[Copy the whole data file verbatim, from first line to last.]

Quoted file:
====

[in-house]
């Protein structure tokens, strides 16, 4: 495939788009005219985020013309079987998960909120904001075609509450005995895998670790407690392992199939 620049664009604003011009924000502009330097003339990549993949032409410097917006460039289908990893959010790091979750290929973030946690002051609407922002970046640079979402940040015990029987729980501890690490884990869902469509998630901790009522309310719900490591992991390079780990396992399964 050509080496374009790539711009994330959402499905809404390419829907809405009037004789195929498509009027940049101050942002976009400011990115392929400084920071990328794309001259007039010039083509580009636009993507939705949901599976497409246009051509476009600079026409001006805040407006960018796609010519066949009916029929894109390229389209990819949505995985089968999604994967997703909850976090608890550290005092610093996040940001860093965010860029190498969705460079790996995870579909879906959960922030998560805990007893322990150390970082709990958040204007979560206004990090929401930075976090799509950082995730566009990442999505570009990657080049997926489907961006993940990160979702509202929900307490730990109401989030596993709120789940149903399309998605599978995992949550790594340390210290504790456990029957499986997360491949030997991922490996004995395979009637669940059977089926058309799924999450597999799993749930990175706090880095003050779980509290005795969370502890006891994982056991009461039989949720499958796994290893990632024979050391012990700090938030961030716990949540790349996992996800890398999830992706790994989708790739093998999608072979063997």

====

[in-house]
């Protein structure tokens, strides 16, 4: 495939788009005219985020013309079987998960909120904001075609509450005995895998670790407690392992199939 620049664009604003011009924000502009330097003339990549993949032409410097917006460039289908990893959010790091979750290929973030946690002051609407922002970046640079979402940040015990029987729980501890690490884990869902469509998630901790009522309310719900490591992991390079780990396992399964 050509080496374009790539711009994330959402499905809404390419829907809405009037004789195929498509009027940049101050942002976009400011990115392929400084920071990328794309001259007039010039083509580009636009993507939705949901599976497409246009051509476009600079026409001006805040407006960018796609010519066949009916029929894109390229389209990819949505995985089968999604994967997703909850976090608890550290005092610093996040940001860093965010860029190498969705460079790996995870579909879906959960922030998560805990007893322990150390970082709990958040204007979560206004990090929401930075976090799509950082995730566009990442999505570009990657080049997926489907961006993940990160979702509202929900307490730990109401989030596993709120789940149903399309998605599978995992949550790594340390210290504790456990029957499986997360491949030997991922490996004995395979009637669940059977089926058309799924999450597999799993749930990175706090880095003050779980509290005795969370502890006891994982056991009461039989949720499958796994290893990632024979050391012990700090938030961030716990949540790349996992996800890398999830992706790994989708790739093998999608072979063997």